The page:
February 21, 2014

Results may vary

Upperclassmen can advise underclassmen without damaging self-confidence.

A while ago, I decided to look over my old college application materials to reflect on the past few years. This was not quite the trip down memory lane I had hoped for. At age 17, I had been reasonably satisfied with what I had written, but four years later, I now find the essays cringe-inducing. While I had avoided writing anything mawkish, my first thought upon rereading my essays was, “Boy, I was a That Kid before I even knew That Kid was a thing.” Yet while my essays were hardly works of art, they accomplished what I had intended them to do: get me into college. A little more self-consciousness and the application process might have turned out quite differently.

College, though, seems to be a place where self-consciousness proliferates. I’ve heard many people describe college as a self-confidence-sapping experience. In certain respects, this might be good insofar as it has helped me resist surrendering to my inner That Kid. However, a lack of confidence may also deter people from pursuing challenging but beneficial opportunities available in college, whether those are through on-campus research, courses in subjects they’ve never heard of before, or super-competitive internships.

While frequently cited reasons for this loss of confidence include a heavy workload or tough grading scales, I also think we need to examine the significant effect that students’ attitudes have on each other. Many conversations at the beginning of each quarter touch upon what classes one is taking or what majors one is considering. While this might seem to be a neutral topic of discussion, peoples’ reactions reveal that assumption to be far from the truth. When I remarked at the start of first year that I was taking physics, I got many speeches about how terribly it was going to go for me. Pre-meds and prospective economics majors probably have it the worst, though, when it comes to dealing with unsolicited opinions. Upperclassmen will often take the opportunity to make predictions about failure and then detail all the people they know who “washed out.”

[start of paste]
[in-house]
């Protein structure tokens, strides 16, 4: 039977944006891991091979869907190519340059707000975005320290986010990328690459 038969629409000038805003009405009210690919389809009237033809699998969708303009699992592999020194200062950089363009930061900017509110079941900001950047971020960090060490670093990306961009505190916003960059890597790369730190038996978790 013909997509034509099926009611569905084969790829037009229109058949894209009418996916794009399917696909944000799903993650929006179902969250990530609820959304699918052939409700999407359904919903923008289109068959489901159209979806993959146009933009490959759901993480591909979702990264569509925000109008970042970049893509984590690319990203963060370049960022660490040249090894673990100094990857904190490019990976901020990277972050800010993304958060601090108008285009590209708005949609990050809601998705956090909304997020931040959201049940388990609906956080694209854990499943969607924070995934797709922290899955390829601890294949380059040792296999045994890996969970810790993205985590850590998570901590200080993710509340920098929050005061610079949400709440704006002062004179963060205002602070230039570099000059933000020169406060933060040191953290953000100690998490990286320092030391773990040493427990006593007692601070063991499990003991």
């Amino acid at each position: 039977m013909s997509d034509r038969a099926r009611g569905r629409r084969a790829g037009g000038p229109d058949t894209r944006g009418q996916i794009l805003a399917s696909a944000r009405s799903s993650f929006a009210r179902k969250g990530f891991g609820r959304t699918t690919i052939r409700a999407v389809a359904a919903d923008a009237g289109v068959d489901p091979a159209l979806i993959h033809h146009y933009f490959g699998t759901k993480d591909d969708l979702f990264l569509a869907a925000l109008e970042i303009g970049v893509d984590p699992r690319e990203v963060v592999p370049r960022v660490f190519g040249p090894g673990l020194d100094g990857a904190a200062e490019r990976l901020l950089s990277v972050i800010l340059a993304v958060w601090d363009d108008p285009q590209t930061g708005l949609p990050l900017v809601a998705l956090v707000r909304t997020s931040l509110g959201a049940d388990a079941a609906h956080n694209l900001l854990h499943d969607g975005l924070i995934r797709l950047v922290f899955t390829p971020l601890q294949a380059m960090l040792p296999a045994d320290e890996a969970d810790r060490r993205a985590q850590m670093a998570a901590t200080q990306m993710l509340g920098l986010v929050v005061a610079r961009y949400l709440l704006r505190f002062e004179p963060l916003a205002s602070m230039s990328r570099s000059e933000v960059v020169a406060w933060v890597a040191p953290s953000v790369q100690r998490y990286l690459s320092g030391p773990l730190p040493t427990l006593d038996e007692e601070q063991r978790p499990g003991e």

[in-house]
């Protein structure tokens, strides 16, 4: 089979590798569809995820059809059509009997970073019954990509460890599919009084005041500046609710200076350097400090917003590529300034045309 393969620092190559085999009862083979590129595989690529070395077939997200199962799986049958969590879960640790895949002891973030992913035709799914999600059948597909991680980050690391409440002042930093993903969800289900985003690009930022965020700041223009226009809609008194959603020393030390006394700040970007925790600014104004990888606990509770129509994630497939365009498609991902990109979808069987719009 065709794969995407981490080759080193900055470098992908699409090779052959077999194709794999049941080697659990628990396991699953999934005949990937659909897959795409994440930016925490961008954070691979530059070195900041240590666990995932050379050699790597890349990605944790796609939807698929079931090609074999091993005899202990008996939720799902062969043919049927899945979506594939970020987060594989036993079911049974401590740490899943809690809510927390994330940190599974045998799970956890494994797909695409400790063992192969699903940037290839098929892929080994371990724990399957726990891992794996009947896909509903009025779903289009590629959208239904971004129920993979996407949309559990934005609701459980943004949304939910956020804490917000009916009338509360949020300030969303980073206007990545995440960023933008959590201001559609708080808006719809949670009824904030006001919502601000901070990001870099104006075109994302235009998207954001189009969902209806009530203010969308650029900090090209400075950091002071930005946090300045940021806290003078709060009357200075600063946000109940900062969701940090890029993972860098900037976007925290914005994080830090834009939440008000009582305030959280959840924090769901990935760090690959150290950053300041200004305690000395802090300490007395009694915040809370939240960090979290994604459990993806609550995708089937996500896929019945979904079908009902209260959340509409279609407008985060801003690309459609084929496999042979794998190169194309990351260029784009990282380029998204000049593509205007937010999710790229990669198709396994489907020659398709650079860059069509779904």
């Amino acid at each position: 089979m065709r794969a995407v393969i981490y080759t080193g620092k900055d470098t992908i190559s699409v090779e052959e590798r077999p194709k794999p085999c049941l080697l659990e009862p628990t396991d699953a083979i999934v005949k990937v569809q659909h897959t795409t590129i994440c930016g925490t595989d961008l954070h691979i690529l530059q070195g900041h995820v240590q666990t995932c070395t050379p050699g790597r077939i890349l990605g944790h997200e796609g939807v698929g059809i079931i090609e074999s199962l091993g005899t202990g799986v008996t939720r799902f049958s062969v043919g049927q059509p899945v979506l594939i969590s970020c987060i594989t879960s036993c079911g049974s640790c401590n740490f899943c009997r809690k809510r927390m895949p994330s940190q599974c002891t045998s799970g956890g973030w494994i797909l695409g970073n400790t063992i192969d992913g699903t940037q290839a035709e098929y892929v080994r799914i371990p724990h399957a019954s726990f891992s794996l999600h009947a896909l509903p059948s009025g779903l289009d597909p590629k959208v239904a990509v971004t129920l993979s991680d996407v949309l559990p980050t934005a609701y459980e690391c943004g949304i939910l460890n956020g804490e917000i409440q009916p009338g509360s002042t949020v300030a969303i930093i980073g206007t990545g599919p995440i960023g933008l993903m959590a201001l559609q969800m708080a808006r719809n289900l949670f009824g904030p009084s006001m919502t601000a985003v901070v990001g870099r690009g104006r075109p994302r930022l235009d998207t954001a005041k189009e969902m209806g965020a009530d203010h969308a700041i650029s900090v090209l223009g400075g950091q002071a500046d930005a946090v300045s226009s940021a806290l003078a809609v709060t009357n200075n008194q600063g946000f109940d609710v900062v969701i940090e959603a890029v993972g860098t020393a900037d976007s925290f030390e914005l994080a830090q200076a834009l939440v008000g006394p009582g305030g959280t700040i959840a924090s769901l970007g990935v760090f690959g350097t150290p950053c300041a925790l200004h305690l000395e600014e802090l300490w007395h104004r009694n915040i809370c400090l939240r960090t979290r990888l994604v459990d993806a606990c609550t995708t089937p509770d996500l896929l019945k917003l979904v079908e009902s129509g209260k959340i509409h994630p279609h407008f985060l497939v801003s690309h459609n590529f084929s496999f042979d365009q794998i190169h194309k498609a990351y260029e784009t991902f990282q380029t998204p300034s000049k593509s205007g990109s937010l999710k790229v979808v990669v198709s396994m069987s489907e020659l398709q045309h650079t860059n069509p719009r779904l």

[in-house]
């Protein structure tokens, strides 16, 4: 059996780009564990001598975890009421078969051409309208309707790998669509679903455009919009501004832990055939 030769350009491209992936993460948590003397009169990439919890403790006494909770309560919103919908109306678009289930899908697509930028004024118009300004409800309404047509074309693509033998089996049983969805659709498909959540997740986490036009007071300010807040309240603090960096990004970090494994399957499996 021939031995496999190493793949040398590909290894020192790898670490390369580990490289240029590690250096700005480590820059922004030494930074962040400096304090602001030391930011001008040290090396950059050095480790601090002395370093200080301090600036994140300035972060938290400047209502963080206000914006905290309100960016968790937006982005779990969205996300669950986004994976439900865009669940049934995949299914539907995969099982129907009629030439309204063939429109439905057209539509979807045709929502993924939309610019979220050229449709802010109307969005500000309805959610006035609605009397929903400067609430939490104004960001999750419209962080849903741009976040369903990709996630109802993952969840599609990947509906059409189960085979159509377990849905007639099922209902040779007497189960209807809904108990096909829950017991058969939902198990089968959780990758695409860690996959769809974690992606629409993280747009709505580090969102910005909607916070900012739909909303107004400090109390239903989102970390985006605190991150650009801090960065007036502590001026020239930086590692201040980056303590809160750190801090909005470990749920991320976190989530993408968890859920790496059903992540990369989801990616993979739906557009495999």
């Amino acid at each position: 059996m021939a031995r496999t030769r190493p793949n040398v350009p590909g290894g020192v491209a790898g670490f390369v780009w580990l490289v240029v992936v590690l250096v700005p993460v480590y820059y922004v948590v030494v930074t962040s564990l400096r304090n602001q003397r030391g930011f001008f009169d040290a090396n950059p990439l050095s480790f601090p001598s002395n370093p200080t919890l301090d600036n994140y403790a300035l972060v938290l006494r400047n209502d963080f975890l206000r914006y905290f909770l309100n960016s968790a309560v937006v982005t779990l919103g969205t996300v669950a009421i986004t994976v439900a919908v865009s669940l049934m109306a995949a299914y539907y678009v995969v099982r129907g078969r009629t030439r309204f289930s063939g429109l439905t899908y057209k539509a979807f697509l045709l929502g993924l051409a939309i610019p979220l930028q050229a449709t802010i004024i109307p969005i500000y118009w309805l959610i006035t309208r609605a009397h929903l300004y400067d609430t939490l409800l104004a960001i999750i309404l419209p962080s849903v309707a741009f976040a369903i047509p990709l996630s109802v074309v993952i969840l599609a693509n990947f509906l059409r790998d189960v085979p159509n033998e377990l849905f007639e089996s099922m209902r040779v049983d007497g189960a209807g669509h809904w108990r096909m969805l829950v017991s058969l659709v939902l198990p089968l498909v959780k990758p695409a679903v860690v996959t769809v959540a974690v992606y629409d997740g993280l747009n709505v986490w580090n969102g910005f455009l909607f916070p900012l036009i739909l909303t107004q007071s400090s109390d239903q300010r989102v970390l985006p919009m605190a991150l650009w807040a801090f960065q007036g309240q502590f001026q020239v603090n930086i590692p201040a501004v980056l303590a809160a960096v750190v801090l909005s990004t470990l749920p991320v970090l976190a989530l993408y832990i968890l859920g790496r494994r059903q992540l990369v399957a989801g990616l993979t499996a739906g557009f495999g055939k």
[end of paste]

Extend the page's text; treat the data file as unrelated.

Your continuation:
There’s no question that not everybody will achieve the goals they’ve laid out for themselves at the outset of college. Given that many people struggle through some of their first few college courses, it would definitely be helpful for students to have a good sense of what is manageable. However, giving dire warnings of failure without knowing anything about a person’s background or motivation is not the proper means to accomplish this. As a first-year, something along the lines of, “Here are some effective  ways that other people have found to handle a challenging class…” would have served me much better than a sardonic wish of good luck.

While I believe that people for the most part are looking out for the best interests of the people they’re advising, one of my major concerns about the way older students counsel underclassmen is whether unwarranted assumptions are being made about people’s abilities based on whether they conform to our notions of what a smart person should be like. Would they tell a guy who looked like Mark Zuckerberg that he should be prepared to get his ass kicked in his computer science class? I’ve wondered for a long time why some people’s descriptions of their tough course loads are received with hushed respect while others earn eye rolling or snickering. Anecdotally speaking, I’ve heard some of my classmates mention dealing with insultingly low expectations due to race, gender, or even the college organizations they’re involved with, such as Greek life or athletics. The issue may be that even though the University’s population has changed significantly in the last few decades, we’re still stuck in our conception of an archetypal UChicago student.

As upperclassmen, we ought to use our accumulated knowledge responsibly. Keeping in mind the old disclaimer that “individual results may vary,” the approach I take when asked for my perspective on college classes is to stick to the facts as closely as possible: Most people spend about X number of hours on this class, students are expected to be familiar with concepts A, B, and C before enrolling, etc. I try to steer clear of predictions about how someone I’ve just met will perform academically, given that I am no Oracle of Delphi and can’t even predict what I’ll be eating for lunch tomorrow.

People can get a lot out of college by being willing to speak up during class and taking notoriously difficult courses, but they will be less likely to engage in those endeavors if we keep trying to convince them that they’ll fail. This negativity creates a major mood whiplash when we recruit students by telling them that they can be challenged in new and interesting ways, and then inform them that they probably won’t be up for said challenges when they actually get here. It would be a shame if the impression we gave the new students was that the life of the mind is accessible only to a select few.

Jane Huang is a fourth-year in the College majoring in chemistry.